With the holiday season finally upon us, and all the joys and stresses that come with it, I’d like to take a few moments to remind everyone of one simple step they can take to reduce their chances of being a crime victim while out shopping or eating dinner.
As you can imagine, over the course of my career I’ve had the opportunity to respond to a wide variety of situations involving criminal acts. While certainly not the most important crime in the books, one common crime that has disturbed me is what the State of Georgia defines as 16-8-18, Entering Automobile (more typically known as a “vehicle break-in”). Again, while generally not a crime that endangers human life, these vehicle break-ins affect their victims in deep and disturbing ways.
I think of all the reports that I have taken or reviewed that documented the damage caused when a suspect forces their way into a vehicle. These broken windows or damaged door locks are costly to fix, both financially and in terms of the amount of time and energy it takes to get them repaired. Imagine, for a moment you are from out of town, traveling through the City on your way to visit a family member for the holidays. You come out to find your vehicle with a broken window and your belongings strewn about inside. Where do you take your car to get fixed at 9 p.m., particularly if you unfamiliar with the area?
More disturbingly, I think of all the reports I have read over the years that describe the items that are frequently stolen during these vehicle break-ins. One recent report I read documented a local waitress who came outside during her break to discover her vehicle with a broken window. Unfortunately, inside the trunk of her vehicle, she had left several thousand dollars in cash, intending it to be a loan to a friend in need. Sadly, the cash was missing, along with her wallet containing her driver’s license, Social Security card, and several other important documents. While most of the documents can be replaced (with much time and effort), what cannot be replaced is the stolen cash and the missed opportunity to help a friend.
Unfortunately, during the holiday season these vehicle break-ins increase, with many of us busy thinking of other things besides securing our belongings. It is imperative that we do not leave any valuable items inside our vehicles when not attended. As you can see from the example above, even placing valuables inside a trunk or glove compartment does not provide sufficient protection. I know you have heard this before, but I want to reiterate: Do not leave anything of value inside your vehicle. This includes the keys to your car. While this simple step may not guarantee your vehicle will not be “entered”, it does guarantee that nothing other than perhaps some loose change will be taken.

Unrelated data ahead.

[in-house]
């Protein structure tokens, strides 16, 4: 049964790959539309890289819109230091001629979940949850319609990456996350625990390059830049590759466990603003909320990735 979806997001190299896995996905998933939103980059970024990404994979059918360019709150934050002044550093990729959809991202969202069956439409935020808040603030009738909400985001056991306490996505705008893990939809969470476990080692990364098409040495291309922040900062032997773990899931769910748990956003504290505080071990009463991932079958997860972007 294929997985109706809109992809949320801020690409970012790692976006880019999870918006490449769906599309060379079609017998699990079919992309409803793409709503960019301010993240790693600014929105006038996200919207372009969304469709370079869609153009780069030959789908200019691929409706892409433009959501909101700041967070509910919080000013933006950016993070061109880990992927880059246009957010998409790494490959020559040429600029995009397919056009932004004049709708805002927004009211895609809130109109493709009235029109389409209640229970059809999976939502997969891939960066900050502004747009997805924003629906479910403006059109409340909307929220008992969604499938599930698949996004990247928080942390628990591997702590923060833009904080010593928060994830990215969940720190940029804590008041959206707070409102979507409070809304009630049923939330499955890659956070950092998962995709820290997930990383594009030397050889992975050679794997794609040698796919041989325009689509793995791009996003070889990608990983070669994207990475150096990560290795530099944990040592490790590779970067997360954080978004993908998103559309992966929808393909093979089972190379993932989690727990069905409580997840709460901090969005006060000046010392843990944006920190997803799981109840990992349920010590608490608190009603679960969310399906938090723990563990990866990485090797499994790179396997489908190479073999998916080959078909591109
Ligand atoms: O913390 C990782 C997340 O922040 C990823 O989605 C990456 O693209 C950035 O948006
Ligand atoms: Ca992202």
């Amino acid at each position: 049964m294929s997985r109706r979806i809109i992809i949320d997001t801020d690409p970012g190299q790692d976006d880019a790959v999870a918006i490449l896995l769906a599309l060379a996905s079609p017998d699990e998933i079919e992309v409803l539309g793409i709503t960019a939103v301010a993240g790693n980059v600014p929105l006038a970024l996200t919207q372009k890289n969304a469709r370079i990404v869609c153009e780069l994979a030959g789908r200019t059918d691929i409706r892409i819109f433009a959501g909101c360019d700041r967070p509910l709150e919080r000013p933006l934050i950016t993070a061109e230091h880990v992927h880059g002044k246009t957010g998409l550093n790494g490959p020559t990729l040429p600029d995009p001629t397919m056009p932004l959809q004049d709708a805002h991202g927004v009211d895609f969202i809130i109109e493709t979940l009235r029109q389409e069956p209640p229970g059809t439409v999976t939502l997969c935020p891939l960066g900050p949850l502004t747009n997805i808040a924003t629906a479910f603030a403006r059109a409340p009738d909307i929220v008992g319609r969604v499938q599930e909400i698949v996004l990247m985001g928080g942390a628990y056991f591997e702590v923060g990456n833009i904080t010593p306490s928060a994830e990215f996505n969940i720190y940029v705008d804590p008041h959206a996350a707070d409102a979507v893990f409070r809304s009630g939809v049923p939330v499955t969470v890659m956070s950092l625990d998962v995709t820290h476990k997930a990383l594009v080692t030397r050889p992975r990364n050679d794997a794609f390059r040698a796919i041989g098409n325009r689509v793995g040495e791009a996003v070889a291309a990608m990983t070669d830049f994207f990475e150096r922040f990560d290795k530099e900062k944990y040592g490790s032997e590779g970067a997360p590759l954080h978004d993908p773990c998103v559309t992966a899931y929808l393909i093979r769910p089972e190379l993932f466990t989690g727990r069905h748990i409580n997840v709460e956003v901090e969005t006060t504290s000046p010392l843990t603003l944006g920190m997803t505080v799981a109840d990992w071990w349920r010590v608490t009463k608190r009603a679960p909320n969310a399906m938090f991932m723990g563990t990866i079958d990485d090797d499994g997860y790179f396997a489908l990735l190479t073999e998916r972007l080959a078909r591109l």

If you would like some additional tips on how to reduce your chances of being a victim of an Entering Automobile or other property crimes, I encourage you reach out to Tucker Precinct’s 2019 Civilian of the Year, Public Education Specialist Donna Mann. Mrs. Mann is always available to speak with you about your personal or community crime concerns. She can be reached via email at firstname.lastname@example.org or via her direct line at (678) 937-5339. If you do reach out to her, be prepared to make a new friend! We are lucky to have her working with us at Tucker Precinct.
On behalf of Tucker Precinct Commander Major Medlin, his Command staff, and all the officers and staff members of Tucker Precinct, we would like to wish everyone a happy, safe, and crime-free holiday season.POLICE BLOTTER
POUR ONE OUT
On November 1, Tucker Precinct officers responded to a dispute call in the front parking lot of Tucker Precinct. Upon their arrival, the officers met with the driver of a Chevy Equinox, who claimed that his passenger had poured beer on him after an argument while they were driving to the Walmart. What the driver didn’t know was the Assistant Precinct Commander had been watching as the vehicle entered the parking lot, the driver poured a can of beer out his window, and then threw the can on the ground.
Officers subsequently conducted a DUI investigation on the driver, utilizing the Standardized Field Evaluations (SFEs). This was the first – and hopefully the last – recorded DUI arrest that occurred on the property of the Tucker Precinct.